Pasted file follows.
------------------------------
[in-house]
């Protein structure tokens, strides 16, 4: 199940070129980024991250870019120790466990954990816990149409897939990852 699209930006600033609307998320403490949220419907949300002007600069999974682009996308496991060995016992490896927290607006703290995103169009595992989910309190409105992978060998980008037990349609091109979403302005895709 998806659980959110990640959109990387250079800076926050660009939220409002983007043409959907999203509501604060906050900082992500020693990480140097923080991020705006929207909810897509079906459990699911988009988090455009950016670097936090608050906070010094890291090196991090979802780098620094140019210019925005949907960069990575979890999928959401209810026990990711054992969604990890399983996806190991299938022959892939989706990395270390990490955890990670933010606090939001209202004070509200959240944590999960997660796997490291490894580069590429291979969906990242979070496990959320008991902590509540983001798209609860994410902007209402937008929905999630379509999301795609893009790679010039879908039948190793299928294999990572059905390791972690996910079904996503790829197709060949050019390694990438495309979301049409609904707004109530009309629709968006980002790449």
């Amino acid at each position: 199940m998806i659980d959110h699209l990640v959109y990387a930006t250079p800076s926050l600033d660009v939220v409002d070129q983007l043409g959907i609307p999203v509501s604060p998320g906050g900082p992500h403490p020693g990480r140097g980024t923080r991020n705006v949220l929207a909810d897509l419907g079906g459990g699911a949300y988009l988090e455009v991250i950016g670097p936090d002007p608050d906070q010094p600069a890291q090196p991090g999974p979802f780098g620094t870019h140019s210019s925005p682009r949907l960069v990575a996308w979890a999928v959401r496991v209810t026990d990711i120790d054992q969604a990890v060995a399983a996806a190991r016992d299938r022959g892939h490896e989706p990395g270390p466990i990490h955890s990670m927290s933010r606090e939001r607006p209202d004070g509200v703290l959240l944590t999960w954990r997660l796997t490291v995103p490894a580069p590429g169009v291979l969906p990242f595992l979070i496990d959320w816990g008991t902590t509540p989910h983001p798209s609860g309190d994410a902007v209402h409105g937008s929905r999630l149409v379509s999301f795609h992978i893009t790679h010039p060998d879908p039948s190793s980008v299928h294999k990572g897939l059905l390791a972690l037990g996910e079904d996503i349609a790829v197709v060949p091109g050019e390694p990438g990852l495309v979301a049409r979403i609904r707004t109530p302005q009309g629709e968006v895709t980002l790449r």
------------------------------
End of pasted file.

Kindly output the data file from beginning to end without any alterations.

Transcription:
[in-house]
């Protein structure tokens, strides 16, 4: 199940070129980024991250870019120790466990954990816990149409897939990852 699209930006600033609307998320403490949220419907949300002007600069999974682009996308496991060995016992490896927290607006703290995103169009595992989910309190409105992978060998980008037990349609091109979403302005895709 998806659980959110990640959109990387250079800076926050660009939220409002983007043409959907999203509501604060906050900082992500020693990480140097923080991020705006929207909810897509079906459990699911988009988090455009950016670097936090608050906070010094890291090196991090979802780098620094140019210019925005949907960069990575979890999928959401209810026990990711054992969604990890399983996806190991299938022959892939989706990395270390990490955890990670933010606090939001209202004070509200959240944590999960997660796997490291490894580069590429291979969906990242979070496990959320008991902590509540983001798209609860994410902007209402937008929905999630379509999301795609893009790679010039879908039948190793299928294999990572059905390791972690996910079904996503790829197709060949050019390694990438495309979301049409609904707004109530009309629709968006980002790449």
């Amino acid at each position: 199940m998806i659980d959110h699209l990640v959109y990387a930006t250079p800076s926050l600033d660009v939220v409002d070129q983007l043409g959907i609307p999203v509501s604060p998320g906050g900082p992500h403490p020693g990480r140097g980024t923080r991020n705006v949220l929207a909810d897509l419907g079906g459990g699911a949300y988009l988090e455009v991250i950016g670097p936090d002007p608050d906070q010094p600069a890291q090196p991090g999974p979802f780098g620094t870019h140019s210019s925005p682009r949907l960069v990575a996308w979890a999928v959401r496991v209810t026990d990711i120790d054992q969604a990890v060995a399983a996806a190991r016992d299938r022959g892939h490896e989706p990395g270390p466990i990490h955890s990670m927290s933010r606090e939001r607006p209202d004070g509200v703290l959240l944590t999960w954990r997660l796997t490291v995103p490894a580069p590429g169009v291979l969906p990242f595992l979070i496990d959320w816990g008991t902590t509540p989910h983001p798209s609860g309190d994410a902007v209402h409105g937008s929905r999630l149409v379509s999301f795609h992978i893009t790679h010039p060998d879908p039948s190793s980008v299928h294999k990572g897939l059905l390791a972690l037990g996910e079904d996503i349609a790829v197709v060949p091109g050019e390694p990438g990852l495309v979301a049409r979403i609904r707004t109530p302005q009309g629709e968006v895709t980002l790449r």